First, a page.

This is a series of posts describing the many varieties of Japanese gate, or mon (門). If you look at the preceding kanji more closely, you can think of it as a picture of a pair of swinging doors, reminiscent of saloon doors in a wild west movie. I thought that it would be a nice idea to bring more awareness to a western audience as to the tremendous diversity in forms and types of Japanese gates. This series intends to be a gateway to gates.
Previous posts in this series:
Literally the tall (高) deer (麗) gate (門). Nothing to do with deer however, as Kōrai is an old Japanese name for Korea. So, this is really a ‘Korea Gate’. Nothing much to do with Korea however! Whether one could find similar gates in Korea is a bit misleading and besides the point – the use of the word ‘Korea’ in this context is likely akin to using the word ‘exotic’ in English, or may perhaps derive from a perceived similarity in the gate’s roof form to Korean roofs of antiquity.
The kōraimon type is a logical development from the gate featured in the preceding post, the kabukimon. The big ‘problem’ with a kabukimon is that the structure is largely out in the weather and hence does not prove to be especially durable. Towards the end of protecting the structure from the elements, copper cladding and a small narrow pair of roof boards have been incorporated in many examples.
Taking that theme further, if one were to put a framed roof over the main beam, and then a pair of short framed roofs crosswise, out the back, to cover the outrigger posts and their braces, one would have a structure which is called – you guessed it – kōraimon:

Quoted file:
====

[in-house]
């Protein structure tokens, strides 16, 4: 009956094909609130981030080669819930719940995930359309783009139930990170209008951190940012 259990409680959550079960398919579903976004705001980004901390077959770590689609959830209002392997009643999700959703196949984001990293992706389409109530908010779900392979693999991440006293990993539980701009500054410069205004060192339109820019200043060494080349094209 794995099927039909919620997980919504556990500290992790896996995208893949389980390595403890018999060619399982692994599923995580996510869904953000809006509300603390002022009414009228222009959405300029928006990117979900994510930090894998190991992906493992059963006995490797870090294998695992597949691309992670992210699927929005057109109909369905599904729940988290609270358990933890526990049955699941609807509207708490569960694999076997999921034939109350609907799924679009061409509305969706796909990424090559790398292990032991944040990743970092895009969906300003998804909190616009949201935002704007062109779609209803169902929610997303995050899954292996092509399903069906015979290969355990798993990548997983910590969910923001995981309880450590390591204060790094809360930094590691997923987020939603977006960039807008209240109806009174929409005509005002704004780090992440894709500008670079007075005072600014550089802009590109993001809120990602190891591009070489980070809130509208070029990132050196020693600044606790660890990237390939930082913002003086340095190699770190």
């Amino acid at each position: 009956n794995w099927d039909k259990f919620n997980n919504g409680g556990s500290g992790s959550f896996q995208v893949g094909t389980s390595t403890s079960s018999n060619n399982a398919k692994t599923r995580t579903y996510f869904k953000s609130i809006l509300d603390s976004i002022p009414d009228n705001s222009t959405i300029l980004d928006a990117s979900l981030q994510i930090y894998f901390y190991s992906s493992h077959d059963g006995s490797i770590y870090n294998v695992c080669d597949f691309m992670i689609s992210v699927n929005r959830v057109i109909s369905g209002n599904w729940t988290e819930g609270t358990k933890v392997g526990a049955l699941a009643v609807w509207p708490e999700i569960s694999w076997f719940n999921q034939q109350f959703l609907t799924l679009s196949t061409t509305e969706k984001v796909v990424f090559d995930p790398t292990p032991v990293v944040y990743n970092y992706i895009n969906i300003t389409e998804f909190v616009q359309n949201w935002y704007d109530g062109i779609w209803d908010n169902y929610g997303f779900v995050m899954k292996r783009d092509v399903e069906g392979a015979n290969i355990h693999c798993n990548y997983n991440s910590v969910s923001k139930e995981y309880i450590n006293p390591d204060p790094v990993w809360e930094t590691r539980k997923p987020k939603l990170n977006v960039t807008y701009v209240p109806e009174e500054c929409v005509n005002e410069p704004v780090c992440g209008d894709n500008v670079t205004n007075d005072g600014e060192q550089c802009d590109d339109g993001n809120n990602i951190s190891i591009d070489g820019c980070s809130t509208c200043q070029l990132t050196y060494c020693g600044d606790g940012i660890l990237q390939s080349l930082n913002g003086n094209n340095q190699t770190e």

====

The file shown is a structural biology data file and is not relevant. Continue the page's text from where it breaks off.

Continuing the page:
The above elevation shows the front of the gate, where the similarity to the kabukimon is pretty obvious. Looking at the bate from the inside on out however, and the appearance is quite different, as you will see.
Here’s a fairly recently-constructed example, two views:
This is a fairly common form of gate, used on castles, temples, and in front of feudal lord (dai-myō) residences. The tiled, gable roof, or kirizuma-yane, is typical, with a copper shingled roof (as in the above example) being in the minority it would appear.
Here’s a kōraimon at a castle:
Note the use of diagonal bracing in lieu of nuki. Unlike the preceding example, this gate, being part of a fortification, has doors. The doors, by the way, are called tobira (扉). That character comprises the radical door (戸) atop an element (非 – originally a pictograph of a pair of curved wings) meaning spread left and right.
When used at a castle, the kōraimon is generally found at the front, at the castle-end of a bridge across the moat – here’s a perfect example, a gate at:
The same gate, from the inside:
Note the use of scissor bracing, which, according to some ‘experts’ is not a part of Japanese traditional framing practice.
Another castle gate example:
Here’s the kōraimon at Edo Castle (江戸城), usually referred to as the Shimizumon, the view being from outside the compound, Shimizu moat to the left:
And from the inside, same gate:
This next kōraimon is from a (former) dai-myō residence:
And one more, for good measure:
As you can see, the gate need not be part of a wall, although surrounding vegetation does tend to encourage transit up the established pathway! On to post 4